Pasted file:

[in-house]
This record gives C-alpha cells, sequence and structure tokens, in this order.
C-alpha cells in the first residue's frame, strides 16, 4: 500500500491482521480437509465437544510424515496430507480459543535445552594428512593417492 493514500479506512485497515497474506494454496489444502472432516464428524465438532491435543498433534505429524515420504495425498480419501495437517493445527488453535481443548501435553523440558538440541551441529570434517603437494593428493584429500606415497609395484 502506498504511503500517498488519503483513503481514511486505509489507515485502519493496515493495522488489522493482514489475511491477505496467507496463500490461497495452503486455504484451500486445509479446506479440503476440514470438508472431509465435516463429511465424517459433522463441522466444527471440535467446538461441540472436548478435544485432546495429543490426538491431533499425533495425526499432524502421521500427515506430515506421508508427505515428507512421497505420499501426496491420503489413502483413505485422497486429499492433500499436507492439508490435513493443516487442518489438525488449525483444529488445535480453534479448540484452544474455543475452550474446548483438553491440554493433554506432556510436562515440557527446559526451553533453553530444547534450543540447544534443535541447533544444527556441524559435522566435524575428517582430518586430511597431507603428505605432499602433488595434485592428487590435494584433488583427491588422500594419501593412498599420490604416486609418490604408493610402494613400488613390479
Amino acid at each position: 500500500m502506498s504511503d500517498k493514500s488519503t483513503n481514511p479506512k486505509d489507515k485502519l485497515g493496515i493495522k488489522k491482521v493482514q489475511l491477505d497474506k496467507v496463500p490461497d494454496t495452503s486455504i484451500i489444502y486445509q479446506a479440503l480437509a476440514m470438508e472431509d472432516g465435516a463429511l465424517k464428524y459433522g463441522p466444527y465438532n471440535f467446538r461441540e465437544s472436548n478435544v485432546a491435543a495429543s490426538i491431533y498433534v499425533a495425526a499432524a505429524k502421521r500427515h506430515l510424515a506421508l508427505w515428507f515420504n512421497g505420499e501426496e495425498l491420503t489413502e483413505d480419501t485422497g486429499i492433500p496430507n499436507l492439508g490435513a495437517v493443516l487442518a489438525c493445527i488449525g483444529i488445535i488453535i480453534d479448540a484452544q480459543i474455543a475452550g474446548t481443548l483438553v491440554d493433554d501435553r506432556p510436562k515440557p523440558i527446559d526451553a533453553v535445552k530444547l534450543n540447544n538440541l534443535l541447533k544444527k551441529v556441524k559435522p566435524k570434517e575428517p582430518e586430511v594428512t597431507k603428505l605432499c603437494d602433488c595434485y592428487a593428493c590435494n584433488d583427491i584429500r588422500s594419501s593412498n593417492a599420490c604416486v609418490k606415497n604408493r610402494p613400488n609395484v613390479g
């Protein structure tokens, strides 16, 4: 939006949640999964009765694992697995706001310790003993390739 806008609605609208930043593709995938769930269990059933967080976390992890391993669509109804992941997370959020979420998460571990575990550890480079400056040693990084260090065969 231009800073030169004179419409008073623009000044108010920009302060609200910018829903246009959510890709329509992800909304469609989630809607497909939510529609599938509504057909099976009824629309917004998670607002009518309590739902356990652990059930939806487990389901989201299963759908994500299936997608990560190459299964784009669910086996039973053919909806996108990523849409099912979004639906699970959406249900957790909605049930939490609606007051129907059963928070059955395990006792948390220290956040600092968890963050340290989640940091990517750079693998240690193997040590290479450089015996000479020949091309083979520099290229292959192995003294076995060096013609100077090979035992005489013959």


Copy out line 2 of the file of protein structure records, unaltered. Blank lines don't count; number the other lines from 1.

This record gives C-alpha cells, sequence and structure tokens, in this order.